Posted 4th October 2010 | 15 Comments

Eurostar chooses Siemens, but French tempers rise

The first German train is due to arrive at St Pancras on 19 October

The first German train is due to arrive at St Pancras on 19 October

THE board of Eurostar has voted to proceed with a deal worth at least 600 million Euros to acquire 10 Siemens Velaro-D trains, each 400m long. They would allow Eurostar to operate new routes to the Netherlands and Germany, but the proposal is causing ripples in France, where ministers are opposing the purchase of foreign trains by an affiliate company of the state-owned rail operator SNCF.

Eurostar is gearing up to meet the competition which is posed by the introduction of open access on international EU routes at the start of this year, and the first visible manifestation of the new, liberal rules will be the arrival of a Deutsche Bahn ICE set under test at St Pancras International on 19 October.

DB wants to run trains between London and key German cities such as Frankfurt and Cologne, and various start dates have been quoted, including 2012 and 2013.

There are spare 'north of London' Eurostars in existence, which should have been used for regional Eurostars to British provincial cities. These services were never launched because journey times would have been uncompetitive compared to those offered by budget airlines.

Even though the NOL sets would theoretically be available to run on new routes, too many additional on-board systems would be needed to make them compatible with the lines in the Netherlands and Germany.

New trains, however, can be designed from the start to allow for these systems, which will include ERTMS as well as domestic Dutch signalling and traction current.

A further advantage of the new fleet will be its size: as the Velaros will never need to run on the British domestic network, unlike the original Eurostars when they used Waterloo, the ‘next generation’ Eurostars will be built to full European loading gauge.

As such, they would also be suitable for HS2 within Britain when that is built, and could run beyond London to Birmingham, Manchester and Leeds.

But even as Eurostar starts to sketch its new, enlarged network, tempers are rising in France at the prospect of a company partly owned by SNCF buying trains built in Germany.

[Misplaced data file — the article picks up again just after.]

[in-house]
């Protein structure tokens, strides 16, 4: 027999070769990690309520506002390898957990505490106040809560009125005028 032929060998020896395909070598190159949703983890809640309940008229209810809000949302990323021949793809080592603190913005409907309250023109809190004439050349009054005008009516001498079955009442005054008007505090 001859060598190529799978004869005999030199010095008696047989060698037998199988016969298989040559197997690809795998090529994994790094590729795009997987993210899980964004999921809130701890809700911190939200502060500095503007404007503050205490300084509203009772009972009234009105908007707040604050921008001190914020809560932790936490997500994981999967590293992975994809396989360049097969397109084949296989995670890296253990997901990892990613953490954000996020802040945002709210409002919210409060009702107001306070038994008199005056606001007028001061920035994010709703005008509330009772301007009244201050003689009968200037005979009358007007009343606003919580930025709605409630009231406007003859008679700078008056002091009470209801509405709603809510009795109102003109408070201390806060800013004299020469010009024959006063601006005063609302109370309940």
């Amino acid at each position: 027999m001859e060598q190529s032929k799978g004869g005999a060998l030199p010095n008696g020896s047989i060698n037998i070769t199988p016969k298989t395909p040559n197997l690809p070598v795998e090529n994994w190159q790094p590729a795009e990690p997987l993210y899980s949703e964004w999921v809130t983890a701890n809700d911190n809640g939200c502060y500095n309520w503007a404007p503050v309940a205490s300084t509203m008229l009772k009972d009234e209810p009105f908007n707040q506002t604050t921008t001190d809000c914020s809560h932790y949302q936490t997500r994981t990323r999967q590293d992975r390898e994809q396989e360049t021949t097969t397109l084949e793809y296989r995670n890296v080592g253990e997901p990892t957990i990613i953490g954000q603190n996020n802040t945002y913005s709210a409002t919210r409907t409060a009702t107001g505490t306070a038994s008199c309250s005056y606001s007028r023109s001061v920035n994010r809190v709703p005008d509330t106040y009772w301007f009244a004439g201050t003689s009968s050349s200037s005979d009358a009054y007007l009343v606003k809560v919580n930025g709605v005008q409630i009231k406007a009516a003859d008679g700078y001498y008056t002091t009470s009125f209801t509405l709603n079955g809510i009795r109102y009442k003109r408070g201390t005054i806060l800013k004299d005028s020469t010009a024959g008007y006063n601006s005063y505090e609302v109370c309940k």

The French government is said to be urging Eurostar to buy its trains only from French-owned Alstom, and there are accusations from the German side that the Anglo-French Inter Governmental Commission, which governs Channel Tunnel operating rules, will also be pressed not to permit Velaros to operate in service through the Tunnel on the grounds of safety.

This particular political row has to be carried on in whispers, because officially favouring one state’s train-builder over another in this way would be a breach of European Union law.

Reader Comments:

Views expressed in submitted comments are that of the author, and not necessarily shared by Railnews.

  • Anthony farrar, Worthing, UK

    DB and SNCF both break EU rukes by ring-fencing their activities, while buying up everone else's. The Franco-german EU is a disgraceful scam and only seesm to benefit these two countries, at our expense.

    Having said that our politicians are so useless and pro-EU, they would rather die than let a British company win any Europe-wide contracts.

  • C, Gardon, Paris, France

    Well French German or Matiens, Train sets crossing the channel tunel must be 400m throughout, must have no engine power generators under cariages to avoid fires , thats exactly the versus of the cheap killing german ICe, i will not hope a ICe derailement, but when this monster derail it kill peoples, i don't even know how EU let Seimens building this Jacknife unreliable train set across europe , i'll never ever get into this train, i was into the TGV who derailed at nearly 300km/h, i'm still alive because Alstom build the safetiest train in the world, any bullet train without using advanced Jacob Bogies technologies should never ever able to run ppls at those speeds!

  • dave, paris

    Courious to know if the Eur 6 billion deal that Deutsche Bahn is negotiating with Siemens for Velaro trains in Germany was an open bid to all trainmakers.

  • Steve, Letchworth, UK

    Both the Siemens Velaro and Alstom AGV have distributed traction, so neither can run through the tunnel with the present regulations in place. Eurostar power cars have halon fire suppression, and could be detached in the event of fire. These new trains would not have any ability to separate, but would they have fire suppression on every motor? Also Siemens trains do not have articulated shared bogies like TGVs, and so proven less stable in (God forbid) derailments and accidents.